Finally, let us try to set in wider perspective Idyll 15's exploitation of the gap between the ideal and the mundane, the elevated and the trivial. This is an essentially Hellenistic device, but it has a precedent in Euripides, a poet who often foreshadows and anticipates Hellenistic themes and motifs. A common feature of his tragedies is' whet has been termed(21) the process of `deglamourizing myth', and of all his extant plays the Electra perhaps exemplifies this to perfection. Here the familiar heroic subject-matter of murderous strife within the house of Atreus is brought down to a mundane and bourgeois level. The heroine (in a characteristic Euripidean invention) has been married off by Aegisthus to a farmer (a good but poor individual) and is living with him in a hovel (we are already close to the homely world of Callimachus' Hecale). But at one point in the play Euripides deliberately engineers a contrast between the everyday and mundane world he has conjured up and the idealized and timeless world of myth. I refer to the play's first stasimon dealing with the Greek expedition to Troy (vv. 432ff.).(22) Denniston in his commentary(23) rightly talks of the chorus `plunging into the romantic past: [it] hymns the glories of the Trojan war with special emphasis on the divine armour of Achilles' (my italics). The evocation of the Nereids (vv. 442 ff.) also plays its part in establishing here a romantic contrast with the play's prevailing tone of realism by conjuring up a `gallant exploit of heroic times'.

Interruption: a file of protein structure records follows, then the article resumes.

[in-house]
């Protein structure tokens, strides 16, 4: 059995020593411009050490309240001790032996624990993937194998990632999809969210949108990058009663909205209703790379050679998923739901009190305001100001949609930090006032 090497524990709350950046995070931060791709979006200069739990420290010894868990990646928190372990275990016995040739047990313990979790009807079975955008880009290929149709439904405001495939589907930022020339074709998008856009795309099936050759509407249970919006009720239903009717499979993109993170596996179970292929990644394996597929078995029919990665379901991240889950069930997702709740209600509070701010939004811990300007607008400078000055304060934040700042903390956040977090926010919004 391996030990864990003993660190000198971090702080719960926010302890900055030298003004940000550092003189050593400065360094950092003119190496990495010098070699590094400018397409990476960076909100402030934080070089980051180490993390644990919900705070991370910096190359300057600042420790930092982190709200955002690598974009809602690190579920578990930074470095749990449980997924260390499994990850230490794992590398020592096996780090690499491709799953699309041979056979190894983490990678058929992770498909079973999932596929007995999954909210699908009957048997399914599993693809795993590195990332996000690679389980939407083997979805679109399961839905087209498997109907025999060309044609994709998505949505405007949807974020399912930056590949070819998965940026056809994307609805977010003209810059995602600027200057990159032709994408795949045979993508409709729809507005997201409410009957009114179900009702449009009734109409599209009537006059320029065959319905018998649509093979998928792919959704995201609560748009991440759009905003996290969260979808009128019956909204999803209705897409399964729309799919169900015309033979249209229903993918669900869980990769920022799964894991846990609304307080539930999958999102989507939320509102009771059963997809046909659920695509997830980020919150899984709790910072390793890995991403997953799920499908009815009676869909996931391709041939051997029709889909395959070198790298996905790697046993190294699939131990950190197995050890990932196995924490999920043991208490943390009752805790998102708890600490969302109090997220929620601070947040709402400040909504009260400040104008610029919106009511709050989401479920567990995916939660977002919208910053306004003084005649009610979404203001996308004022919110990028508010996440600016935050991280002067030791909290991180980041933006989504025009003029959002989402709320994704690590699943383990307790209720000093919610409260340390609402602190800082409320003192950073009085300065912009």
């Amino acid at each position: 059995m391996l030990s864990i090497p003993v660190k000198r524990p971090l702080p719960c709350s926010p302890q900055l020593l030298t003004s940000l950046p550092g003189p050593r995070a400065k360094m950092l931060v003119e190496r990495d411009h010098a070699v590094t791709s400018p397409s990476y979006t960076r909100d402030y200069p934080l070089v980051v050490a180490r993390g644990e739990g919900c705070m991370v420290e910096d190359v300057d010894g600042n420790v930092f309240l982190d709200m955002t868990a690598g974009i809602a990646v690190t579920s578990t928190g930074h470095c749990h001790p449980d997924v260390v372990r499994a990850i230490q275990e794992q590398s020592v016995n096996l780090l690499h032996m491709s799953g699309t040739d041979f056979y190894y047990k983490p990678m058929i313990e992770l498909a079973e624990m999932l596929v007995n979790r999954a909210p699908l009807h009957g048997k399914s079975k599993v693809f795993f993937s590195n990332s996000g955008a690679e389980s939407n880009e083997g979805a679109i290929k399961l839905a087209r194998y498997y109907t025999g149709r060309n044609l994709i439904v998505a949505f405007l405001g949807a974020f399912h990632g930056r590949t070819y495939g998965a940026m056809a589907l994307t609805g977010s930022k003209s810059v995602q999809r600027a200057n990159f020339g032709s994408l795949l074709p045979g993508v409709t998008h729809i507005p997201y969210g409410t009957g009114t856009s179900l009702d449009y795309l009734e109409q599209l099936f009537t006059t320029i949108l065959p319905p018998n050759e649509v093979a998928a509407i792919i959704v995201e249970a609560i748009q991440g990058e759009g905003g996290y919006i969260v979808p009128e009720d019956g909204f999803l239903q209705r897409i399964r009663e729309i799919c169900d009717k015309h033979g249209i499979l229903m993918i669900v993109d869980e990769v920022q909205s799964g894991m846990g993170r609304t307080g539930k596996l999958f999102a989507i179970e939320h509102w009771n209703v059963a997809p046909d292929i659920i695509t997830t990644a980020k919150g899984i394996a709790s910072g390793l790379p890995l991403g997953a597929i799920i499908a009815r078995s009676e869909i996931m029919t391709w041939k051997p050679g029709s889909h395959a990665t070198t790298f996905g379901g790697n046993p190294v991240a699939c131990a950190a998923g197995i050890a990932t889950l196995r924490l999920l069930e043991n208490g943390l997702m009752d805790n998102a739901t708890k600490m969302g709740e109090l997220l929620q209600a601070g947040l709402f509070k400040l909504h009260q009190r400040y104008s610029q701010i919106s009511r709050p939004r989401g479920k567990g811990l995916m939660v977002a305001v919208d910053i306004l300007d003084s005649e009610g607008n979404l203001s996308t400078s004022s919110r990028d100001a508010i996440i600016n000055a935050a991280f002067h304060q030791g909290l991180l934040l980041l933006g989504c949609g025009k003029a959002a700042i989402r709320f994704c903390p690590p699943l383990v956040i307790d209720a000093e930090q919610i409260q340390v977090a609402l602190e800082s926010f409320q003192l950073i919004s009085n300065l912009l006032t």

This particular use of myth is rather different from anything in earlier Greek literature. If we had to generalize about previous uses of myth by Greek poets we might hazard the statement that the main aim was to achieve (often by artificial means) a similarity between the myth exploited and the context which it was designed to illuminate, and that the details of the myth were often changed by the poet himself to ensure this similarity. This is particularly the case with so-called paradigmatic uses of myths, and a recent perceptive study of this process(24) has commented on paradigmatic myths' `transformation of single events into variants of a timeless pattern' (my italics). In such instances the myth that is used to illustrate something is often revised by the poet himself to bring it into line with the situation that is being illustrated, and the illustrative myth suggests the timelessness of the actions or events it shares with the situation thus illustrated. In the Euripidean Electra, by contrast, myth is deglamourized and its consequent time-bound banality is contrasted with the timeless and still glamorous myth of the Greek expedition to Troy.